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I'm a 37-year old Seattle girl who was bitten by the travel bug on my first tour of Europe in 2004. This personal blog follows my attempts to visit as many countries as I can, as often as my budget will allow. Since starting this blog in 2007, I've also worked as a freelance copywriter for an online travel publication. This only served to add even more must-see locations to my already extended list.
Follow me as I try to balance "real life" with exploring the world, all while trying to conquer a wickedly ironic case of homesickness.



23.7.10

Let's talk travel mags

I am such a sucker for travel magazines. I get lost in the expansive selections at the large bookstore chains, trying to justify $60 for a huge pile of glossy pages. This is even worse when you consider that I have subscriptions to four monthly travel publications, as it is. And I definitely have favourites:

Budget Travel: My favourite usable travel mag. The tips and articles in BT are entirely functional, and it is always full of clever ideas to stretch your budget and make travel easier. I usually rip into BT as soon as I see my copy in my post box; it's like talking travel with a friend. I especially love the traveler's tips and the humourous stories posted in every issue.

National Geographic Traveler: My favourite daydream travel mag. I know I won't be able to do half the adventurous things in Nat Geo Traveler, but I love to imagine myself trying. It is a wonderful inspiration for images and ideas! Daisann McLane's Real Travel column is quite possibly my favourite thing to read in the entire travel world.

Afar: I'm pretty sure Afar is relatively new to the scene, but I already really like what I see. Describing themselves as "uncommon travel" and "in pursuit of passion", this publication addresses how travel can change the perception of the traveler and how to travel while remaining conscious of those effects. I've only thumbed through a single issue, but my subscription slip is already in the mail.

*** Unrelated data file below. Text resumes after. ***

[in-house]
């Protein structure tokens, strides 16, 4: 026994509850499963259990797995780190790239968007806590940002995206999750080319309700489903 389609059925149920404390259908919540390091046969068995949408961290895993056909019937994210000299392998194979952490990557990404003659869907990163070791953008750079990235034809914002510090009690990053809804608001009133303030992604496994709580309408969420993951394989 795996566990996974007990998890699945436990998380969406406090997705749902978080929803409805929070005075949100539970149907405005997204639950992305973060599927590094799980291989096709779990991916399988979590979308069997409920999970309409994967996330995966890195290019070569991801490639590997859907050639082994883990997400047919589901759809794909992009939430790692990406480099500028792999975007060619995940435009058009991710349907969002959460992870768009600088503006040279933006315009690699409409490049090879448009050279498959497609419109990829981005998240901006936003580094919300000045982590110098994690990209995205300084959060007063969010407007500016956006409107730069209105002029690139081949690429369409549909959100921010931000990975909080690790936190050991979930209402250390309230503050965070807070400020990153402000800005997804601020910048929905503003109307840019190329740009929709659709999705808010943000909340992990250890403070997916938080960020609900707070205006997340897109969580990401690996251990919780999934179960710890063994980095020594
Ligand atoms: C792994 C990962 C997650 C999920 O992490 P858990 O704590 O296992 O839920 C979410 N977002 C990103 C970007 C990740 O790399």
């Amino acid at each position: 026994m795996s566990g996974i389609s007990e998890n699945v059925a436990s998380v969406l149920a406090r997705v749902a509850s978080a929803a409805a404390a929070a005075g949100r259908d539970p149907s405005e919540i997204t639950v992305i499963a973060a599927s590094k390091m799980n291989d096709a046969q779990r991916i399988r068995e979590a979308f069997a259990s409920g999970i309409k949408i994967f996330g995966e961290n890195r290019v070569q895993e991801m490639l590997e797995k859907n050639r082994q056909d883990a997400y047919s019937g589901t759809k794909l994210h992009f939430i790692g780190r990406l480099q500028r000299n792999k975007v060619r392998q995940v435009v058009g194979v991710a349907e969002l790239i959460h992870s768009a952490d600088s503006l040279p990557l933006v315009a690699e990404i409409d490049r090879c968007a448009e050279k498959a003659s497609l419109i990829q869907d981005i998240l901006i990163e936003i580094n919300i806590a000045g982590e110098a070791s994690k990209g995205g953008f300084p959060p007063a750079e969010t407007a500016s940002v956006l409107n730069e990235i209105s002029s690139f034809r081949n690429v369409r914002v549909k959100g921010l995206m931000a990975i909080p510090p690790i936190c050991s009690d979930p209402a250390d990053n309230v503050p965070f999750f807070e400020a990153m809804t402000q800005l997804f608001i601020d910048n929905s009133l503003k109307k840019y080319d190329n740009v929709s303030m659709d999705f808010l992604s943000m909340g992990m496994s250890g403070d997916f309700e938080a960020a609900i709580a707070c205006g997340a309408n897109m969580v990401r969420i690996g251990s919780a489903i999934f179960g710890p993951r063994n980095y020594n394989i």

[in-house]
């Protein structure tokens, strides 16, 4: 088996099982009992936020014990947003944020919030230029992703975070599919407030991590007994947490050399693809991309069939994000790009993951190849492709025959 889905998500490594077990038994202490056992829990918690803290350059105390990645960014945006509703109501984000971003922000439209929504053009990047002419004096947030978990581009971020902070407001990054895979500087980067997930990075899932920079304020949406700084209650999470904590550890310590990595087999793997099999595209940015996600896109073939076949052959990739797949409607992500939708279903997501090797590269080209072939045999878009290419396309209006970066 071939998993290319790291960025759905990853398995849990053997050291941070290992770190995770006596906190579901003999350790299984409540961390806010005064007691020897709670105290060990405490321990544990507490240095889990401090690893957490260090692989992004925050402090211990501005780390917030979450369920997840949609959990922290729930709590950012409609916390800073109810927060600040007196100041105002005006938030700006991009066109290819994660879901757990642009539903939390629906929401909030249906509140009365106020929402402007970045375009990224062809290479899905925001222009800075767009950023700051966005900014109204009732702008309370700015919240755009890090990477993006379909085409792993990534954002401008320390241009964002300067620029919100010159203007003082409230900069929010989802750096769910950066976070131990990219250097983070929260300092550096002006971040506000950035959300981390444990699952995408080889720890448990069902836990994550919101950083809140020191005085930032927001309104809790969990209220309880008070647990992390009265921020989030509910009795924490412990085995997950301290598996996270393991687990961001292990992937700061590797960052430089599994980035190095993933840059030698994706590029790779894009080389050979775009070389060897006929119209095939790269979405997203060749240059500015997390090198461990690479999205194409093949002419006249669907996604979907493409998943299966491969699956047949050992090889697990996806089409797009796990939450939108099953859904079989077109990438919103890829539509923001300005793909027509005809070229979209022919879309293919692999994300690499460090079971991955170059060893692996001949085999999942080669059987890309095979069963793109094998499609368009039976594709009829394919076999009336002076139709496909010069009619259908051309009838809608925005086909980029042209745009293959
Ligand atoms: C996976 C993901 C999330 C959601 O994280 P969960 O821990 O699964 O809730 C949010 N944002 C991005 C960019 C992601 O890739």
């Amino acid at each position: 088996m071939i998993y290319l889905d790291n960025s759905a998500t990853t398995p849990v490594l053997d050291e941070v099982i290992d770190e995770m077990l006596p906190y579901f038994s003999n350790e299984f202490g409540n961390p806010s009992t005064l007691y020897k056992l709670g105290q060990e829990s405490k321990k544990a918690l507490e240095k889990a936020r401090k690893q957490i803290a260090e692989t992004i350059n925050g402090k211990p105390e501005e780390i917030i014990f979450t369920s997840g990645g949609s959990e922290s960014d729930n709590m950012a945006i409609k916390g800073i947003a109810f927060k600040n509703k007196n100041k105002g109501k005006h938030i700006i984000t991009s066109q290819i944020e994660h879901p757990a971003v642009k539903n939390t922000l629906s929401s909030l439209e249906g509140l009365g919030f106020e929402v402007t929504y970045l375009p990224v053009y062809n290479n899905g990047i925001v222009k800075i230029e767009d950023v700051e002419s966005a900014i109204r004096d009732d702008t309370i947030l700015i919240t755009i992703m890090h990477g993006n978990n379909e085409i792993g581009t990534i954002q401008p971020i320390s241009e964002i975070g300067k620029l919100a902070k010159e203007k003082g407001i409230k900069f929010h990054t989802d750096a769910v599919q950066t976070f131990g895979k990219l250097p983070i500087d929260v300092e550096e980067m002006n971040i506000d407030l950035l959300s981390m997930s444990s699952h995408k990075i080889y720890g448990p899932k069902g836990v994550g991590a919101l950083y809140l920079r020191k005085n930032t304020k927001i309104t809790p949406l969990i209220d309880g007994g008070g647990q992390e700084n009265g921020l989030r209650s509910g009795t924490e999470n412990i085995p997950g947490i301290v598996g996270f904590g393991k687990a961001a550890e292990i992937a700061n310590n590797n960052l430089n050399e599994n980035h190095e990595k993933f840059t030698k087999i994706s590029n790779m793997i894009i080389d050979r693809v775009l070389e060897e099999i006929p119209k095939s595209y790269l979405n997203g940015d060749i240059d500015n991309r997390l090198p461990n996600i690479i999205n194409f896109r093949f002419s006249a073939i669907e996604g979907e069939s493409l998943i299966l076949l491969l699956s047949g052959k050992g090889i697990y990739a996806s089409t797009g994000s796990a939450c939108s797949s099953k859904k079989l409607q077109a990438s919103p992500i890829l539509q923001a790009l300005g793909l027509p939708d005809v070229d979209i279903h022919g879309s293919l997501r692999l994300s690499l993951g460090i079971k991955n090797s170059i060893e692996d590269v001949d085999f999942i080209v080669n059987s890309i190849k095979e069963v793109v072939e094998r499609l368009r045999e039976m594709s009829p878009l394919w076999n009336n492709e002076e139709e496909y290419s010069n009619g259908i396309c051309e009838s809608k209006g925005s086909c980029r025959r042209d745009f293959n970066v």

Smithsonian's Travels with Rick Steves: Smithsonian publications have just begun to publish a proper magazine for Rick Steves; the premier issue is on newsstands now. I'm curious, but I hesitate purchasing a copy only because I already have every other newletter he has ever released. I'm curious to see how much new material there will be in this magazine, or if it is just more of the same advice he has already published elsewhere.

Lonely Planet Travel: When I can get my hands on an import copy from across the pond (which is just about never), this one is usually pretty useful. Lots of tips and ideas laid out in a very easy to read way. I just wish it was available in the States! (hint, hint!)

Travel + Leisure: I see T+L as the sort of old-standard travel magazine. Some usable information, lots of filler. They tend to run a lot of "Travel Awards!" and other similarly hyped campaigns, which end up making it not as useful as others. But the articles and photography can still be enlightening.

Condé Nast Traveler and Town and Country Travel: I confess, these luxury travel mags usually incense me. While their spreads are stunning and it can be fun to daydream that one day I could win the lottery and actually afford to consider these types of trips, I usually just end up closing the back cover painfully aware of how detached from the real world the rich can be. I mean, just how many ads for Rolexs and diamonds does a travel publication need, really?

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